History of cougar sightings in Seattle 
Cougar sightings are rare in Seattle, with the last coming in 2009 when a Cougar was in Discovery Park – the city’s largest park at 534 acres. Cougar attacks in Seattle were most common in the 1870s, though animals were the reported targets.
Here is a recap of cougar sightings and attacks in Seattle:  
Sept. 3, 2009: Discovery Park was closed again after a cougar sighting there. There were three suspected cougar sightings in Seattle that month: One in Magnolia, another in Greenwood and a third in a Discovery Park field.
1981: A cougar was seen in Discovery Park again, and the park was closed for multiple days during a search. Mike Krenz, with the Department of Fish and Wildlife, tranquilized that cougar about 1:30 a.m. on the last day of the search, and officials used hounds to capture the male cougar. "I was sitting in my vehicle on top of the bluff listening to the dogs work down below and I heard some rustling in the brush," Krenz told seattlepi.com in 2009, when he was part of another cougar search in Discovery Park. "I turned on my headlights and it was sitting in the tree right in front of my car. That's how lucky it was."
Sept. 26, 1974: There was no attack, but Magnolia resident Elizabeth Ghent made headlines for having a pet cougar, Loki La Puma. Neighbors weren’t pleased. “It’s been imprinted with humans,” Ghent told Seattle Times columnist Eric Lacitis of the animal from Thailand. “If it was separated from me it would die.”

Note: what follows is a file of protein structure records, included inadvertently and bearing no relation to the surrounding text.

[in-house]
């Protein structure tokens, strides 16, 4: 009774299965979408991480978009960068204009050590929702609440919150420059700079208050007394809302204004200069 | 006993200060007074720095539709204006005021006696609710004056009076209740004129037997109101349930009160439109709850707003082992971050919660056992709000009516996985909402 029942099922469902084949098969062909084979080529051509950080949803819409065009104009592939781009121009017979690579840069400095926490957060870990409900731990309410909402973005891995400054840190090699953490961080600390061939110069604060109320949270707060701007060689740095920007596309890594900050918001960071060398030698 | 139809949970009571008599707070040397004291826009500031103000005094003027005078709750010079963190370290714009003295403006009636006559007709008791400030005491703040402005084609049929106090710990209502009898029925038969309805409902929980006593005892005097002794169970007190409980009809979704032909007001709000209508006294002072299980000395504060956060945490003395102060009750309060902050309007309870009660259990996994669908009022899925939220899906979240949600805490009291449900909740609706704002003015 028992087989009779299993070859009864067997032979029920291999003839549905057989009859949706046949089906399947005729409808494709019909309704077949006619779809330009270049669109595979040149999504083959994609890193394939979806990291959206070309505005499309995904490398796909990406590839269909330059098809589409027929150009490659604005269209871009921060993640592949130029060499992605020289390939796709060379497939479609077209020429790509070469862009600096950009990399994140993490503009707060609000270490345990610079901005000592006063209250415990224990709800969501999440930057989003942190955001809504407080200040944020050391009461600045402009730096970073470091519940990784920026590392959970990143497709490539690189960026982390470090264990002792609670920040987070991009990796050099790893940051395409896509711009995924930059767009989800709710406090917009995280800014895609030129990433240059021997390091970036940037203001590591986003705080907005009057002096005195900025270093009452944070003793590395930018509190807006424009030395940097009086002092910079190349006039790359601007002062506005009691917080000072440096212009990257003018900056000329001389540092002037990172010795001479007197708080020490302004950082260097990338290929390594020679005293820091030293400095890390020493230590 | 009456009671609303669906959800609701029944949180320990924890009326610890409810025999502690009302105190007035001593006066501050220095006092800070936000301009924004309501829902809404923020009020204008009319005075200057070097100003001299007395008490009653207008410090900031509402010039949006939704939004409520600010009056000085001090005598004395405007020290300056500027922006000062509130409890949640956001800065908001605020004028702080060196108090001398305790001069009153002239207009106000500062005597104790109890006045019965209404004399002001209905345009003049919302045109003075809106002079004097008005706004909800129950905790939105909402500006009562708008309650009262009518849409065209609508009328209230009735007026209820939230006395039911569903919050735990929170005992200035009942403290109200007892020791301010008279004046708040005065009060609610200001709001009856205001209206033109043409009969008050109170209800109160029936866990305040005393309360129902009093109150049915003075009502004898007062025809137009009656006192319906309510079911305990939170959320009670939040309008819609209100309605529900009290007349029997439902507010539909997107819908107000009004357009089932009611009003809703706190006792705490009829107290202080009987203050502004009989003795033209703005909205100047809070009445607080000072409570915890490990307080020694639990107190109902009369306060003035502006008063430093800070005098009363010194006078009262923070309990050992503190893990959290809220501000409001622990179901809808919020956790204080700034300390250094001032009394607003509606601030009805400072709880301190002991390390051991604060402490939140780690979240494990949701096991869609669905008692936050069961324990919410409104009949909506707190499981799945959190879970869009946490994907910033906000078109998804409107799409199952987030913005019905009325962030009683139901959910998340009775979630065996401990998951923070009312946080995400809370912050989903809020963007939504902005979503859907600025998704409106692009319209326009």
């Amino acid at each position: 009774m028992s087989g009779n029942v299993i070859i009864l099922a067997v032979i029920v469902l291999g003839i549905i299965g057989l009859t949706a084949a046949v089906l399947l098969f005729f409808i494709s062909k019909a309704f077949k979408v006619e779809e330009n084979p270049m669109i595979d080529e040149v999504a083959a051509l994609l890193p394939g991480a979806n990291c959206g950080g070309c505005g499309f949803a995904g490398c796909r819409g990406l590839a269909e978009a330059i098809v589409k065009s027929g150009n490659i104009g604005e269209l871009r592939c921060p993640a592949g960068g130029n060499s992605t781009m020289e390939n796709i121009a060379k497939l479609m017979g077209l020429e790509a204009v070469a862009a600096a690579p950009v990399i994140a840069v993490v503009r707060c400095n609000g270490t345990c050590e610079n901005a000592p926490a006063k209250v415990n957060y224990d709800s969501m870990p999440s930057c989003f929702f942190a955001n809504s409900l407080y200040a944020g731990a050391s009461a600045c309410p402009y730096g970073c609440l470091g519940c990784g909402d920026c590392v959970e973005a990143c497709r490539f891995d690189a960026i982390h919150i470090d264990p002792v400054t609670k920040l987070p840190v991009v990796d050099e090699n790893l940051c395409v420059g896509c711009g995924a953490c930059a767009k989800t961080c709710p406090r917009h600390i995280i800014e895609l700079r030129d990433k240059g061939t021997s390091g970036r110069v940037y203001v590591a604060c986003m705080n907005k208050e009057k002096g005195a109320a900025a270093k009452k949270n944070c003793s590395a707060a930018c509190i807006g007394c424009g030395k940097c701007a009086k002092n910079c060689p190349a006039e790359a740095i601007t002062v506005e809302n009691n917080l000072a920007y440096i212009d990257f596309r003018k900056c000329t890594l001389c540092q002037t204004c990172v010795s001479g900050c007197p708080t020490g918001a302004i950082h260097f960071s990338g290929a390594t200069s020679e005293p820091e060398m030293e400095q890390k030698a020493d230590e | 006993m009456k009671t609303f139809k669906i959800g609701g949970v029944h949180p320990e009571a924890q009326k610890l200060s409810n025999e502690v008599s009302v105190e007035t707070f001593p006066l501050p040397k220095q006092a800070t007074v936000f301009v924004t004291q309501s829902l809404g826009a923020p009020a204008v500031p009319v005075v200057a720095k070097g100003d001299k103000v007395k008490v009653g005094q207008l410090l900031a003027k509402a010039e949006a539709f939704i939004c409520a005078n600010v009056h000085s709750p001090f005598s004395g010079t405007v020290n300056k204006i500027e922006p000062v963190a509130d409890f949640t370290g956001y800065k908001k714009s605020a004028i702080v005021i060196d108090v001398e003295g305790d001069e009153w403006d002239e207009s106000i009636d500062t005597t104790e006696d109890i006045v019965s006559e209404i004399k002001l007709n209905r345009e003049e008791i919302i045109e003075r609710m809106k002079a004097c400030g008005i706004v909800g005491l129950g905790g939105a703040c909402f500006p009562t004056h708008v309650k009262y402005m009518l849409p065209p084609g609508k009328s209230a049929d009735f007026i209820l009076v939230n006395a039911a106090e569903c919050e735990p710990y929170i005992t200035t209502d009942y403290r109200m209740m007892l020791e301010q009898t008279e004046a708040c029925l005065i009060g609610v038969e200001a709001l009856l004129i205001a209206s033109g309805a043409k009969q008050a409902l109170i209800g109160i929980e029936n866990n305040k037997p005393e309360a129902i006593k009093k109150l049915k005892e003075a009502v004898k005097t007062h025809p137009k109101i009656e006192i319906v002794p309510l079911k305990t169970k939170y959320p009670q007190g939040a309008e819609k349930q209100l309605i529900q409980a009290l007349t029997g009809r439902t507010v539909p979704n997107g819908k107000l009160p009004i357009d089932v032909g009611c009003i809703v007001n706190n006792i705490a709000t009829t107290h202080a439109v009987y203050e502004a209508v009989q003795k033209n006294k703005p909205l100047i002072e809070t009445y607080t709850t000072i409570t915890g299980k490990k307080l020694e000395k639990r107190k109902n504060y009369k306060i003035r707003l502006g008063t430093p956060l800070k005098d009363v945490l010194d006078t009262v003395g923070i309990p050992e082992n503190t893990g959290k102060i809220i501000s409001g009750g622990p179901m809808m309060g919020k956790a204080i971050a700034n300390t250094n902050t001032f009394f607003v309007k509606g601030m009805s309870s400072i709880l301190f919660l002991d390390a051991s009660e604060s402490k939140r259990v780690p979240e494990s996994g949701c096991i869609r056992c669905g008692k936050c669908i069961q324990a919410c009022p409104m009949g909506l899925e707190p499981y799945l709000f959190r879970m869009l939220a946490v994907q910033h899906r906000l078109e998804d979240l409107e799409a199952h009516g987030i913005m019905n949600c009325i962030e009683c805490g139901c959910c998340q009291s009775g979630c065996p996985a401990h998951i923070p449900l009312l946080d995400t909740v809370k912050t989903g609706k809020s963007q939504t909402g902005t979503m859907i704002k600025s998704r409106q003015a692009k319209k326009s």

1972: A cougar was spotted in Seattle’s Discovery Park, and the park was closed during a search. 
Sept. 20, 1890: At about 9:30 a.m., a cougar wandered along Pine Street between 4th and 5th avenues and "for a few minutes owned the street,” according to a HistoryLink.org essay. Read the recap from historian Greg Lange here.
June 10, 1872: A mare and a colt were attacked by a cougar near the Duwamish River, and the colt died the following day. The incident, which is detailed by HistoryLink.org’s Greg Lange, near 45th Avenue South and South Leo Street. 
Jan. 1, 1870: A cougar was shot a killed near Lake Union after killing a steer and a heifer. The cougar was 8 feet 9 inches long and weighed 300 pounds. Follow this link to read about the incident from HistoryLink.org author Greg Lange
Feb. 23, 1870: A cougar was captured on a farm near Lake Washington. After it was captured, the Cougar was sold to a Seattle resident who moved to what’s now First Avenue South and showed it for a fee. Follow this to read about that cougar in a HistoryLink.org essay from Greg Lange.